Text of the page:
Soul band the Kelderons pulled a 30-year disappearing act

Since 2004 Plastic Crimewave (aka Steve Krakow) has used the Secret History of Chicago Music to shine a light on worthy artists with Chicago ties who’ve been forgotten, underrated, or never noticed in the first place.

It’s sad when a talented band’s closest brush with fame is almost finishing a soundtrack for a movie that never existed, ending up with nothing but demos where one of the guitars is out of tune. To make matters worse, they’d recorded under a new name that almost nobody knew. The history of recorded music is littered with such “almosts,” but the Kelderons’ near miss feels especially sad because they did manage to release a single that’s beloved more than 50 years later. Buckle in for the curious tale of how it all went wrong for this Chicago soul band—and how modern audiences finally got introduced to their music.

Brothers Darrow and Ronnie Kennedy grew up in the Rockwell Gardens public housing project in East Garfield Park with their friends Leroy Pointer and Ted Patton, and while in high school at Crane Tech, the four of them formed the Kelderons. Other Crane alumni included Eldee Young (of Young-Holt Unlimited and the Ramsey Lewis Trio) and the Ideals, and members of the Pharaohs (a soul-jazz band that contributed musicians to Earth, Wind & Fire) attended Crane Junior College, which shared the building on Jackson at Oakley.

The odd word “Kelderons” supposedly arose from a combination of letters in their last names, though it’s not clear where that “L” came from. The group would sing in school hallways and often competed in local talent shows. At Precious Blood Church on Western and Congress (now an alternative high school called Ombudsman Chicago West), they won one such contest over rivals the Modern Men. After the loss, Modern Men members John Banks and Allen Brown wanted to join forces with the Kennedy brothers—so the Kelderons let go of Patton and Pointer. Joined by Banks, Brown, and classmate Bruce Rodgers on guitar, they ramped up their activity and became the most beloved band at Crane.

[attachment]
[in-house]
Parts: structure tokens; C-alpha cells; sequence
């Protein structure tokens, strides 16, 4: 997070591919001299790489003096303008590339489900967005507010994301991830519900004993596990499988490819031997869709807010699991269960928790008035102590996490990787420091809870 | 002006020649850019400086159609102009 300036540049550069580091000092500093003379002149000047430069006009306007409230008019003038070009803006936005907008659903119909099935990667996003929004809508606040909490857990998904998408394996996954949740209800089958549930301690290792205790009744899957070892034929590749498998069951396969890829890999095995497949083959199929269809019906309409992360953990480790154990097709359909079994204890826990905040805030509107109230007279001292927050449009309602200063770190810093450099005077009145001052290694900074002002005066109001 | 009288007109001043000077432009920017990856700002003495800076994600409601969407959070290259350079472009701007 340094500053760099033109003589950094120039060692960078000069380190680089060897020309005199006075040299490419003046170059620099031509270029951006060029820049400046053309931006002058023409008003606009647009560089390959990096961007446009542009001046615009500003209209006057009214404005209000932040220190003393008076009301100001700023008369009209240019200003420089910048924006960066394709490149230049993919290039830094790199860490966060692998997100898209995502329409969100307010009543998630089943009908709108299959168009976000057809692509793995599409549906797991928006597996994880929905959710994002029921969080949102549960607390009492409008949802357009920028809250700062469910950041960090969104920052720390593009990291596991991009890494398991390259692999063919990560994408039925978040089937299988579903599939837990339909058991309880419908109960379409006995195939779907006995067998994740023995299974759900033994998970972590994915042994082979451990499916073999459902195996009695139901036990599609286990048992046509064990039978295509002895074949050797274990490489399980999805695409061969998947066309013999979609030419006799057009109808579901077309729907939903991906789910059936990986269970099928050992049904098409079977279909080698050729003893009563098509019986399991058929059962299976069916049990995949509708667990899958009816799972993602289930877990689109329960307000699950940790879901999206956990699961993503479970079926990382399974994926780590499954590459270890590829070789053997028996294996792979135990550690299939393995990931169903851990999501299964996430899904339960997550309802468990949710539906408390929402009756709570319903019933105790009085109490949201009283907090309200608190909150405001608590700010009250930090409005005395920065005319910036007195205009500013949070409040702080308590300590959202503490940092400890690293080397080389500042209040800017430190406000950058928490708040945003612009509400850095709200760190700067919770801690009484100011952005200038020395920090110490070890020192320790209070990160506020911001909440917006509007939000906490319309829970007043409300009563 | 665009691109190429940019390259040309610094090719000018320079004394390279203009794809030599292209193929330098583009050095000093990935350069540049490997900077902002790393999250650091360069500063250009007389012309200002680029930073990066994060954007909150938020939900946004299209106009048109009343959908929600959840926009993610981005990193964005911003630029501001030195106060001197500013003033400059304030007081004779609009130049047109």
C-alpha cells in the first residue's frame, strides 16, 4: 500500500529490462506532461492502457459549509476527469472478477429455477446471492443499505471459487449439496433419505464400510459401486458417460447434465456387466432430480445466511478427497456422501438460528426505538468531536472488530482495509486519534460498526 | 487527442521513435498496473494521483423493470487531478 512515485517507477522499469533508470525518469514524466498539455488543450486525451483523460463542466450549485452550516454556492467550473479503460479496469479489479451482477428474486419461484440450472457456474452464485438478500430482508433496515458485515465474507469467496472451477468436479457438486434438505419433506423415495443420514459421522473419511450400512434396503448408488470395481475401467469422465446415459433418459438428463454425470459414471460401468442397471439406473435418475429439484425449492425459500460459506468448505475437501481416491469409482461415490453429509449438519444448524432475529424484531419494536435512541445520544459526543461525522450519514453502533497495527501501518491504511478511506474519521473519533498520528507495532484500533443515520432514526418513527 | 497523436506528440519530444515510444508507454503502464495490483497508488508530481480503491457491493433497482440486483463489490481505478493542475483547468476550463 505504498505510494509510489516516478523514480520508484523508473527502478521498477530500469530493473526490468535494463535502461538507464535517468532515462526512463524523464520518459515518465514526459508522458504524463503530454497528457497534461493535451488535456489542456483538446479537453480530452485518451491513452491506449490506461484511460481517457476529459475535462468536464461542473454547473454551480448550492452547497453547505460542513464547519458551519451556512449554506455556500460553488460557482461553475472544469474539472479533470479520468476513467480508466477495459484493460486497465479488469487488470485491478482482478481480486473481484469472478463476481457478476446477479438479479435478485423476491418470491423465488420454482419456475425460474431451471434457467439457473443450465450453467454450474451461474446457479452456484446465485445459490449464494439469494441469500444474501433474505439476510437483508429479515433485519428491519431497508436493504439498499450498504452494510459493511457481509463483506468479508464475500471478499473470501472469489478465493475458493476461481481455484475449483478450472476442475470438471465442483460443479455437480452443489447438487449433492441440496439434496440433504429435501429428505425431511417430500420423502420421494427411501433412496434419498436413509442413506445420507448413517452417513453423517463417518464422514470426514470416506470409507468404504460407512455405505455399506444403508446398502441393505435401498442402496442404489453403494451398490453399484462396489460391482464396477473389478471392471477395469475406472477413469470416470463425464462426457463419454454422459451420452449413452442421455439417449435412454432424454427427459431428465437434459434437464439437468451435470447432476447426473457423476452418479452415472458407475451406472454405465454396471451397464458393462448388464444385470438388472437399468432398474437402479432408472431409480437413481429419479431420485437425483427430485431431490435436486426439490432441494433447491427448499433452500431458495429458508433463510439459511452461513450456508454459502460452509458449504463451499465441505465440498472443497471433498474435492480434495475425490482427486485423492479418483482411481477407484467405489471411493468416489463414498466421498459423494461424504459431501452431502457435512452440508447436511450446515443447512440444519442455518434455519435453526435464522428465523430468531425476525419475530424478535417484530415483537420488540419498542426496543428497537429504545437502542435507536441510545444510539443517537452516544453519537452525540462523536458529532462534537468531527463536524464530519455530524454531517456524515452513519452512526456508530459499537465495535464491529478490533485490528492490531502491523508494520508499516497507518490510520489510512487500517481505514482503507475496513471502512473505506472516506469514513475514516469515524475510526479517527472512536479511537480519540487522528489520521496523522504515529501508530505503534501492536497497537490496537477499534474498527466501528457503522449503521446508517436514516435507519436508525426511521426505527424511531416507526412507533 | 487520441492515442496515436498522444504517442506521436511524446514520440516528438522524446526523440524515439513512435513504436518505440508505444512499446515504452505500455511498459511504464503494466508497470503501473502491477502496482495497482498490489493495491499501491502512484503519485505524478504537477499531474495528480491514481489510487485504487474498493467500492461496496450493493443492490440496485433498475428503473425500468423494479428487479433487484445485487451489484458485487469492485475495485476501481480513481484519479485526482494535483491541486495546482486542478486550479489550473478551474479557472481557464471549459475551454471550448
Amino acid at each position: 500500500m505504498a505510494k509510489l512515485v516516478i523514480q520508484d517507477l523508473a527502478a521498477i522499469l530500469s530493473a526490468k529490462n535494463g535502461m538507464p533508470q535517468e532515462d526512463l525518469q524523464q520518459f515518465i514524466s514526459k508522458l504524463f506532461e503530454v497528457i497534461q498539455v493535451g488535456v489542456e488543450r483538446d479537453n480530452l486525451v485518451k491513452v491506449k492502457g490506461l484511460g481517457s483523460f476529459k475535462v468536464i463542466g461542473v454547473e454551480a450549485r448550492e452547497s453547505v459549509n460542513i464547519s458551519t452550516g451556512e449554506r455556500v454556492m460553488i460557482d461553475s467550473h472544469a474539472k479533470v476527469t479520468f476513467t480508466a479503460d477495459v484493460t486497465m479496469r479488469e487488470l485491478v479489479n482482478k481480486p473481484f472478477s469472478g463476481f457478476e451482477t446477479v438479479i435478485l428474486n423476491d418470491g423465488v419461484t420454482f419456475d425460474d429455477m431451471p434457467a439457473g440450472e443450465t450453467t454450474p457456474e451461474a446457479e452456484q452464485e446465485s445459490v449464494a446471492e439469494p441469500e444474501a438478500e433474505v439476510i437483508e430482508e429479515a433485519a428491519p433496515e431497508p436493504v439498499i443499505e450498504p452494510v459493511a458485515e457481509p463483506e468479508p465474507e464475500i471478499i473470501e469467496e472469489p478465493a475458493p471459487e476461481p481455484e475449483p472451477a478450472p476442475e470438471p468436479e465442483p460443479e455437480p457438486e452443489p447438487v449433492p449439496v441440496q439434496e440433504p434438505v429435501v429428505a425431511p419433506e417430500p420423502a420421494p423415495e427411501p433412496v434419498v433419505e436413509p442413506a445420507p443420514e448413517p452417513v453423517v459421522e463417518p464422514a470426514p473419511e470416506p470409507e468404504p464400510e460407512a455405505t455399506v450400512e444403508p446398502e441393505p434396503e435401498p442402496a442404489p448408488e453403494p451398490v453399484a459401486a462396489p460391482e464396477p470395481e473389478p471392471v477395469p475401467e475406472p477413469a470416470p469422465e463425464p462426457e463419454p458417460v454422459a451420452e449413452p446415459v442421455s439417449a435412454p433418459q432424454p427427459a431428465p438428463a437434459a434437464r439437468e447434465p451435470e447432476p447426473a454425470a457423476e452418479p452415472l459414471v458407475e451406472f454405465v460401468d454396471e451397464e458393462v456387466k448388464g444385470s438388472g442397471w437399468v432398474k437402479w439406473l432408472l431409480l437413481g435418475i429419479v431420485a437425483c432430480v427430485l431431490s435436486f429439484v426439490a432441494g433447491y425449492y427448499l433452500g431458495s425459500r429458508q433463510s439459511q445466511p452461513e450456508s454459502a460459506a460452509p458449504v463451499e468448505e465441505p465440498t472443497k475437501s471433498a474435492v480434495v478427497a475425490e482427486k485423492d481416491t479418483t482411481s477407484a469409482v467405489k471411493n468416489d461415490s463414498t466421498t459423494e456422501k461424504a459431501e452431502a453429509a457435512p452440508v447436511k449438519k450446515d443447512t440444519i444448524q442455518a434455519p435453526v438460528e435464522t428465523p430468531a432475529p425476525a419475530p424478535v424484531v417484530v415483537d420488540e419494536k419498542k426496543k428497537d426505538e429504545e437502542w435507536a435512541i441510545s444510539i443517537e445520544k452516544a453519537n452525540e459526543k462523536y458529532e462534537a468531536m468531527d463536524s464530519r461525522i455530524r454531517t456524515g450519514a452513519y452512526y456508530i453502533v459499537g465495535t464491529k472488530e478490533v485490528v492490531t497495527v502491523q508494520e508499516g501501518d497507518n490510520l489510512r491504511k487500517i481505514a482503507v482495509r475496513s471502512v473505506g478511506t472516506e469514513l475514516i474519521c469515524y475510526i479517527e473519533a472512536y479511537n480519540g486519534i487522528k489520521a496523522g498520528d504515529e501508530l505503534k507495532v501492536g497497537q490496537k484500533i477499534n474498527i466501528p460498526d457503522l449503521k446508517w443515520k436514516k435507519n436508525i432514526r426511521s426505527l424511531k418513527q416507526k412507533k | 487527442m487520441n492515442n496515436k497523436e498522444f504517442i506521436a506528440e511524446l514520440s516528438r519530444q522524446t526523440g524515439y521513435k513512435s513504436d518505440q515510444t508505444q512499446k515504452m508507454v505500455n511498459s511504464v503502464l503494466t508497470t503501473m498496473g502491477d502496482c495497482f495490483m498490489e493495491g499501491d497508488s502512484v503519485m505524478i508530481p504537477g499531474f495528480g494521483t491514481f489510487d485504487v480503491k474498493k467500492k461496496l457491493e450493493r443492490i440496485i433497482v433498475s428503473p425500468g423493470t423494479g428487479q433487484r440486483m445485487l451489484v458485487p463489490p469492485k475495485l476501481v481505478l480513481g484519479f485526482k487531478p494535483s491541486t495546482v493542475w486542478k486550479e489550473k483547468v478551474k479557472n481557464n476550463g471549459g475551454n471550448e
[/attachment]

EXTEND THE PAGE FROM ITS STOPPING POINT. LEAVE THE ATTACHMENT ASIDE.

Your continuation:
Their ambition didn’t go unnoticed, and soon after graduation they were introduced to Marcellus Burke, brother of Clarence Burke, patriarch of the family whose children made up the Five Stairsteps (of “O-o-h Child” fame). Marcellus was a police officer but managed musicians on the side (back then, it seemed like everybody did), and he added the Kelderons to a revue he booked. 

By 1967 the band was playing almost nightly on the south and west sides and in the south suburbs, mostly covering current Motown hits and the like, and this grind soon built them into a formidable club act. Producer Jimmy Jones, who worked with the Twinight label (home of soul gods such as Syl Johnson, Renaldo Domino, and the Notations), had been searching for a group to record some of his songs, and in 1970 he finagled a one-single deal for the Kelderons with Twinight.

The Kelderons’ most enduring and beloved tune, “To Love Someone (That Don’t Love You),” was reissued by the Numero Group in 2007 and appeared on the label’s compilation Eccentric Soul: Twinight’s Lunar Rotation.

The session took place at Twinight’s modest Record Row studio at 2131 S. Michigan, and the single that resulted has become a Windy City classic. “To Love Someone (That Don’t Love You)” pretty much nails the Chicago soul sound, with gooey falsetto harmonies for days, smooth turnarounds, a snappy backbeat that won’t quit, and aching strings added by session players. The flip side, “You and Me Baby,” combines a spoken intro, urgent call-and-response vocals, throbbing fuzz bass, and a touch of horns—the tune sounds a bit like the Temptations’ “I Can’t Get Next to You” with more grit on it.